by Amanda Alix, The Motley Fool Jun 10th 2013 8:57AM
Updated Jun 10th 2013 9:20AM
The welcome announcement that Jefferson County, Alabama, may finally be getting out from under the bankruptcy cloud that has hung overhead for 18 months was paired with the news that JP Morgan Chase may lose up to $1.6 billion on the deal. How can this be?
Part of the reason is that the big bank has agreed to forgive $842 million of the debt Jefferson County still owes from the financing arrangement made years ago on the county’s new sewer system. The other part is the $722 million that JP Morgan paid the Securities and Exchange Commission in 2009 to settle corruption charges tied to that transaction — which resulted in the single most expensive municipal bankruptcy in this nation’s history.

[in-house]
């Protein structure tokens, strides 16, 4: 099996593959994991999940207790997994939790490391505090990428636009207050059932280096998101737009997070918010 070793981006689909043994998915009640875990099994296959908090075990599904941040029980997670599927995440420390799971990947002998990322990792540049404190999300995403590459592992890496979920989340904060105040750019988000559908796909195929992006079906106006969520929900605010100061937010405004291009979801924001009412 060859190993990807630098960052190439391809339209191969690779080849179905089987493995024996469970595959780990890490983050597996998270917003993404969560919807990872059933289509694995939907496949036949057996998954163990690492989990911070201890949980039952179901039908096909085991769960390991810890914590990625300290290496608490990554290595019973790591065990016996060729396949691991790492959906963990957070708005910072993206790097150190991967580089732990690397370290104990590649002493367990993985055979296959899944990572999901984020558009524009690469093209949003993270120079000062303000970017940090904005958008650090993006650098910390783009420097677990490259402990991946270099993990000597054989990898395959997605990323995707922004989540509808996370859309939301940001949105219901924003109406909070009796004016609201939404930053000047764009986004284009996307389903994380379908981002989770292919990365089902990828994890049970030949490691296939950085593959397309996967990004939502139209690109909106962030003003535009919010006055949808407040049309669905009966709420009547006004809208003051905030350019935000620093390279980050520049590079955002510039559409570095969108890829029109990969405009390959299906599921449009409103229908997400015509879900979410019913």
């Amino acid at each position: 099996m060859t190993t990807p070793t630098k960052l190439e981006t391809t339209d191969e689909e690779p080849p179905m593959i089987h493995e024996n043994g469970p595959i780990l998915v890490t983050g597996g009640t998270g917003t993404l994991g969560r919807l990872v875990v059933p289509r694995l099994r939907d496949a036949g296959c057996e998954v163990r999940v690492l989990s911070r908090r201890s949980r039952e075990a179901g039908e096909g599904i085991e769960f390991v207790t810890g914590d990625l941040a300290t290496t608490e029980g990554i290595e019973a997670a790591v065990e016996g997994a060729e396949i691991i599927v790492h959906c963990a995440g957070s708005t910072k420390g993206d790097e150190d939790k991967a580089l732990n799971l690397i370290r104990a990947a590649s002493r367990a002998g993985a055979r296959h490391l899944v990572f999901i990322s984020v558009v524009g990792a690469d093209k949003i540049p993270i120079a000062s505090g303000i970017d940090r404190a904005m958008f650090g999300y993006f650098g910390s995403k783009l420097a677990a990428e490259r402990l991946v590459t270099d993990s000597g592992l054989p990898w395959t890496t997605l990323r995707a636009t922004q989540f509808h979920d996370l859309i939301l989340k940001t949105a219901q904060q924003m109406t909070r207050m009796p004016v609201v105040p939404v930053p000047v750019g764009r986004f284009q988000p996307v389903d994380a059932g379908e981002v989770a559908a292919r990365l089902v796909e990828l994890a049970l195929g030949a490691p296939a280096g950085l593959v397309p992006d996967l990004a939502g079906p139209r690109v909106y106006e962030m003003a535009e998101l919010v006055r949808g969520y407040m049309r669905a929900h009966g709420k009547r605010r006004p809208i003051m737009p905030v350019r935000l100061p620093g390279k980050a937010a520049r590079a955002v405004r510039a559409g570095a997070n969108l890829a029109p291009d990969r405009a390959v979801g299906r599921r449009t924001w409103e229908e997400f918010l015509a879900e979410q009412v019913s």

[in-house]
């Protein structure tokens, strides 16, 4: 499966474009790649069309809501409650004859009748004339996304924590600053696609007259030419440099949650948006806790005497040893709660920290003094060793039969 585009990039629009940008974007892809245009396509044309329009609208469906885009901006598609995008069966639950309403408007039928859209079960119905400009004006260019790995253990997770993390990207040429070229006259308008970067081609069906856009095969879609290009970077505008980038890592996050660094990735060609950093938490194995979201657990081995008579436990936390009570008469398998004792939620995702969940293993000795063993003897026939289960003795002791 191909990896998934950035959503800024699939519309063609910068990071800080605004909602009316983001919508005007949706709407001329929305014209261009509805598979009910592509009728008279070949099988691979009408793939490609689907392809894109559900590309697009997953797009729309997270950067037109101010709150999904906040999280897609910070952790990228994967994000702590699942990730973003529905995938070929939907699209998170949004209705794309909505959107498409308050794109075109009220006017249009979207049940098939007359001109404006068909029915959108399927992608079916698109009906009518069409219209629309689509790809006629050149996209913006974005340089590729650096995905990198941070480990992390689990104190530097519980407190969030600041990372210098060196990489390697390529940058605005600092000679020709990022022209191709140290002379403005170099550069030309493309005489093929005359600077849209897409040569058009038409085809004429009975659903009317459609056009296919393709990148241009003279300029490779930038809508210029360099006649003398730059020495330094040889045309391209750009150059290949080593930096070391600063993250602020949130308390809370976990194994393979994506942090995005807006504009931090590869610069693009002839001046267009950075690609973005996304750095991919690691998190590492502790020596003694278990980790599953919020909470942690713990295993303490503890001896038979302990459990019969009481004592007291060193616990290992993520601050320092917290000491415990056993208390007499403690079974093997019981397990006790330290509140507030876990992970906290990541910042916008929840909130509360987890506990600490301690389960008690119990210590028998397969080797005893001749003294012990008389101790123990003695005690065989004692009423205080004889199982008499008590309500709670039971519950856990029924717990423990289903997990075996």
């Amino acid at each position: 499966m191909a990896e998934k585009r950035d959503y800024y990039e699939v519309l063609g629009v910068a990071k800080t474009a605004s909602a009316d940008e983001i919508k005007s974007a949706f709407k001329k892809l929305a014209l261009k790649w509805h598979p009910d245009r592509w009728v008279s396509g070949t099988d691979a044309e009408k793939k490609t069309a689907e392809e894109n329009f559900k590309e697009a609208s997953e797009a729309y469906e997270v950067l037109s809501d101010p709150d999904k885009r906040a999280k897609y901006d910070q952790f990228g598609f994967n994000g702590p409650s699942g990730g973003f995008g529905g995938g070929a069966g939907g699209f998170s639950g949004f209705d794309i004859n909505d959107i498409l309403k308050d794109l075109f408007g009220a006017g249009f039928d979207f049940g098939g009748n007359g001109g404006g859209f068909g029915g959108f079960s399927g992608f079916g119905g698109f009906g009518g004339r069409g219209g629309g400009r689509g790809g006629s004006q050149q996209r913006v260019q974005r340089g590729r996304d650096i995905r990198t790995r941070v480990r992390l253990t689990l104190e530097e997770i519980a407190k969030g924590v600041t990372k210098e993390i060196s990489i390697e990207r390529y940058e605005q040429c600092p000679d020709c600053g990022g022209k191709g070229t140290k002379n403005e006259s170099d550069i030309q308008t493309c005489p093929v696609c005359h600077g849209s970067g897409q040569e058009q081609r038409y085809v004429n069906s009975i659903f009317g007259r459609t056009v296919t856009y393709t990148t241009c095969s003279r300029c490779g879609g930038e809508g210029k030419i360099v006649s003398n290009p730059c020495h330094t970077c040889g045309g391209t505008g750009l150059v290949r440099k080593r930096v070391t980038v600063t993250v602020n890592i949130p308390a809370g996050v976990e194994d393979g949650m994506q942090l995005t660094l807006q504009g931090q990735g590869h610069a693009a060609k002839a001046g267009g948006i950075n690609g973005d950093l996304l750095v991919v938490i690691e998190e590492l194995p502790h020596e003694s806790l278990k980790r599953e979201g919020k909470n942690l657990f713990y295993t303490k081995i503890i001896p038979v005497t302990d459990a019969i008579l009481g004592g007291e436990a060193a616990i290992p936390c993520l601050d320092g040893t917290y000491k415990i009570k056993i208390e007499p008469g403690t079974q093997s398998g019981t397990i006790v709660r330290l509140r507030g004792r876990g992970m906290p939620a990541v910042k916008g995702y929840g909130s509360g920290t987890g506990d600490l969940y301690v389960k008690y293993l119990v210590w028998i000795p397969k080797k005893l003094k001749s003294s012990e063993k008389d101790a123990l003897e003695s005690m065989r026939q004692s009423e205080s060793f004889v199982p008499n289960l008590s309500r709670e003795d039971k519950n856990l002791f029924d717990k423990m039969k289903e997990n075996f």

An incredible tale of greed and corruption — really
The story of Jefferson County’s demise began in 1996 with a federal judge’s decree that the county fix its antiquated sewer system, which was polluting nearby waterways. As Matt Taibbi reports, instead of stopping at needed repairs, county commissioners signed on to build a state-of-the-art sewer system that would prevent future overflows.